Dear Evan Hansen: A Contemporary Musical for All Ages
NOV 1, 2016
After critically acclaimed runs at both Arena Stage in Washington, D.C., and Second Stage Theatre Off-Broadway, the highly anticipated musical Dear Evan Hansen is just weeks away from beginning previews at Broadway’s Music Box Theatre.
NY1 entertainment reporter Frank DiLella recently caught up with the show’s stars, Ben Platt and Rachel Bay Jones, along with book writer Steven Levenson to chat about this original work that shines a spotlight on a teenager grappling with a dark secret — and trying to communicate with those around him.
Steven, the genesis of this piece stems from an experience Benj Pasek (the show’s co-composer/co-lyricist, with Justin Paul) had in high school, and they brought the project to you.
STEVEN LEVENSON: Benj’s story is that — there was a classmate of his who died tragically in high school and Benj was kind of shocked by what happened next, this strange outpouring of emotion in the school by people who had no real connection to this boy. All of a sudden, overnight, he became a celebrity posthumously; everyone wanted to claim a piece of the tragedy. Everyone wanted to say “I was friends with him when I was 6” or “Our lockers were near each other.” And that was the beginning of the show. I was contacted by our producer Stacey Mindich. I was told Benj and his writing partner, Justin Paul, were looking for a playwright to write the book and they read a bunch of people and read a few of my plays and really connected with my writing, for whatever reason. And once we met, we realized that we’re kindred spirits artistically. And in talking about the idea, we all saw it moving in the same direction, which was making something that felt true and emotionally authentic and something that could be resonant for people today … a real contemporary story.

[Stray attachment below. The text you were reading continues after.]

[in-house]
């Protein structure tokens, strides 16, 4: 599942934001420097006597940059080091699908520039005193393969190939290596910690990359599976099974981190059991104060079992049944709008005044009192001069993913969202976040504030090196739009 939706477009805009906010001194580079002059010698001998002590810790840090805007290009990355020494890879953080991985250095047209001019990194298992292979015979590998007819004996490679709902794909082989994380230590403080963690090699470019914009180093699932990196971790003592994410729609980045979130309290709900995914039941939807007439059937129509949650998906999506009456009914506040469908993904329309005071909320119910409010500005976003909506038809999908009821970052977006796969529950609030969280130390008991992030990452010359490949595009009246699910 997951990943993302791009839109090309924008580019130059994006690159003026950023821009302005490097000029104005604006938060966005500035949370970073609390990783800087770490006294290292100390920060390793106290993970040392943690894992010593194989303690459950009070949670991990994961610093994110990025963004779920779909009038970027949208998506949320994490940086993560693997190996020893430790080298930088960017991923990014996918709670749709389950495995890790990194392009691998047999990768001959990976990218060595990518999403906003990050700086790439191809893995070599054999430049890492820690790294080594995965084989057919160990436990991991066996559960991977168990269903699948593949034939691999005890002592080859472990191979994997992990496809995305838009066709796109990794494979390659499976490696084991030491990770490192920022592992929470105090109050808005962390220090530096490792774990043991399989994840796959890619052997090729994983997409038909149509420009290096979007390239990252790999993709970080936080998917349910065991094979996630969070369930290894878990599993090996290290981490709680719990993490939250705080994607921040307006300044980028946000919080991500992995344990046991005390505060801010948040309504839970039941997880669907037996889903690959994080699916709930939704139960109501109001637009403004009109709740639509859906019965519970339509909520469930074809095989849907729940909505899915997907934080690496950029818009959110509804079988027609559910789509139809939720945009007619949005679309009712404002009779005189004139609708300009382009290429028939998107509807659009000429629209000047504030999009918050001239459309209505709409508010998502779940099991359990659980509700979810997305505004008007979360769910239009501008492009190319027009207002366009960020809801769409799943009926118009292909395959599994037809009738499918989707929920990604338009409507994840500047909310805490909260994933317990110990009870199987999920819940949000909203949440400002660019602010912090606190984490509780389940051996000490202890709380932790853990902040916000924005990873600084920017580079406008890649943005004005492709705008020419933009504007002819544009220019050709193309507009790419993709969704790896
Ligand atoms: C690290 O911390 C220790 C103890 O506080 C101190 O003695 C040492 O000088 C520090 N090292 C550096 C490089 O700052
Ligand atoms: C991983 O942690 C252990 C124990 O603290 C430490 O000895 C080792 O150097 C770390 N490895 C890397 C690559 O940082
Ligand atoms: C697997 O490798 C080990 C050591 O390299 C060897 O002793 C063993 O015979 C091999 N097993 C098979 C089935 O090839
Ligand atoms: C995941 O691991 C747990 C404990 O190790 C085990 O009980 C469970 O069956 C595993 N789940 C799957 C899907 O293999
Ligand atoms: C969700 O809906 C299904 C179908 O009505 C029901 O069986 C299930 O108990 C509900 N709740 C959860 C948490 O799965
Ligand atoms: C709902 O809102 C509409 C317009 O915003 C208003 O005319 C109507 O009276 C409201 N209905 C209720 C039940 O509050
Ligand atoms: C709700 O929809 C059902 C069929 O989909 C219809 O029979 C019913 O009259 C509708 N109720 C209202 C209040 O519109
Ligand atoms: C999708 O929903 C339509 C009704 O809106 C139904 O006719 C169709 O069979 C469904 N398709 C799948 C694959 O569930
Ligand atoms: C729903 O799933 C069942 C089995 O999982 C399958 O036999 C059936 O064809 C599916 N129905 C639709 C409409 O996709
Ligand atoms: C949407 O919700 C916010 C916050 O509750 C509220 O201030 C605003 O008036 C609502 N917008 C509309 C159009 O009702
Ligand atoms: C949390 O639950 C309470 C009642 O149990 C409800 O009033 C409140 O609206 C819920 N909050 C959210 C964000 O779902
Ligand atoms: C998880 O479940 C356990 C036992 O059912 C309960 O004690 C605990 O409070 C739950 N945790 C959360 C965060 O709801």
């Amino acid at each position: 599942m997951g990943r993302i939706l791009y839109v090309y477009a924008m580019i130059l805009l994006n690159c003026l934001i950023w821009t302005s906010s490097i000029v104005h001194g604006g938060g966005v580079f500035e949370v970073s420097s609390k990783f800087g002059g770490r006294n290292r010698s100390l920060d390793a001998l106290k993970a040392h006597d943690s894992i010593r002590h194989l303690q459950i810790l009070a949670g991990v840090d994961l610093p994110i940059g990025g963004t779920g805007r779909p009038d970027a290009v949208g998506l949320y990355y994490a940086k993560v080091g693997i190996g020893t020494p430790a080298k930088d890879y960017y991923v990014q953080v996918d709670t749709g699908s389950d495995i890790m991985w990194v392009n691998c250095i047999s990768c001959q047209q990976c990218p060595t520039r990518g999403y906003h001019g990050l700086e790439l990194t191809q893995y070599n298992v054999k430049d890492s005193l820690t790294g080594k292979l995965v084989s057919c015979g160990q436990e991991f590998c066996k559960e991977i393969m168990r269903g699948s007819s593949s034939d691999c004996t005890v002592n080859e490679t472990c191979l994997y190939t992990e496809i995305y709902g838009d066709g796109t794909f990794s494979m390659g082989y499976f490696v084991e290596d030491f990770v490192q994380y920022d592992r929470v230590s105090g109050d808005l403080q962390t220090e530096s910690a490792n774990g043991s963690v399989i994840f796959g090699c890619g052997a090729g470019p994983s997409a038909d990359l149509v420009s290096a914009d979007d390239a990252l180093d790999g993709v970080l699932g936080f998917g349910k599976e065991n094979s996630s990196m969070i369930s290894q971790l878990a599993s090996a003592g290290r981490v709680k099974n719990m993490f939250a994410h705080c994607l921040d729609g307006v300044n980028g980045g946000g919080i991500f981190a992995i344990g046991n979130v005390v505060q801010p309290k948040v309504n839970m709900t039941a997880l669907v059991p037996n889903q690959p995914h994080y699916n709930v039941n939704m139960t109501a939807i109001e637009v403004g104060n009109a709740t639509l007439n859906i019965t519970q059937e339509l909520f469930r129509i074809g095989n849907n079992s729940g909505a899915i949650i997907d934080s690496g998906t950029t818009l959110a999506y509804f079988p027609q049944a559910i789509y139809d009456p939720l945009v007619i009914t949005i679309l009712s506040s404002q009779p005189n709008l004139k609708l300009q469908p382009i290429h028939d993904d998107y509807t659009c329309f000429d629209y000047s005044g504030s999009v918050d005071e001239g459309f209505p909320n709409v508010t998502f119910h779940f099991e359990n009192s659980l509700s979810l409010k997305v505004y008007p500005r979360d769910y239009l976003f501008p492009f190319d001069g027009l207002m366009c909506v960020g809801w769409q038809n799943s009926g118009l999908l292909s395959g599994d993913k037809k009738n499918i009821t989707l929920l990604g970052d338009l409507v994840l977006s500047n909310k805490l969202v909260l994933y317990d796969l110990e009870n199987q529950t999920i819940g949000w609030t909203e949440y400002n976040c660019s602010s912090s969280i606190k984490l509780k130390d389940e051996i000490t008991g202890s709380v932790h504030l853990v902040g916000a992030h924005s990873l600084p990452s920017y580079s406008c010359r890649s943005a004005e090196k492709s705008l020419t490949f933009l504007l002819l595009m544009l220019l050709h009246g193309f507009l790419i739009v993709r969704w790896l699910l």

Ben, you play the title character in this show, and you’ve been with this project since day one. What has this experience been like for you?
BEN PLATT: It’s amazing how I’ve gotten to create Evan Hansen over time, with two productions. And being able to do him up until this point has been insanely helpful in curating all the nuances — his emotional arc. The fact that we’ve had all this time to create this show is all that you can ask for as an actor. Benj, Justin, and Steven are so collaborative and they’ve let me imbue him with part of myself. They’ve let me make him human. It’s been a dream so far.
Rachel, you play Evan Hansen’s single mother, Heidi, and you too have been with this project since day one.
RACHEL BAY JONES: It’s so rare to have this experience where you’re so proud of the product. And it’s so enriching as an artist — and going into it again, this time for a larger audience, for Broadway — there’s this deep sense of peace and calm. There’s a feeling of arrival about the project that’s so rare, and we’re excited.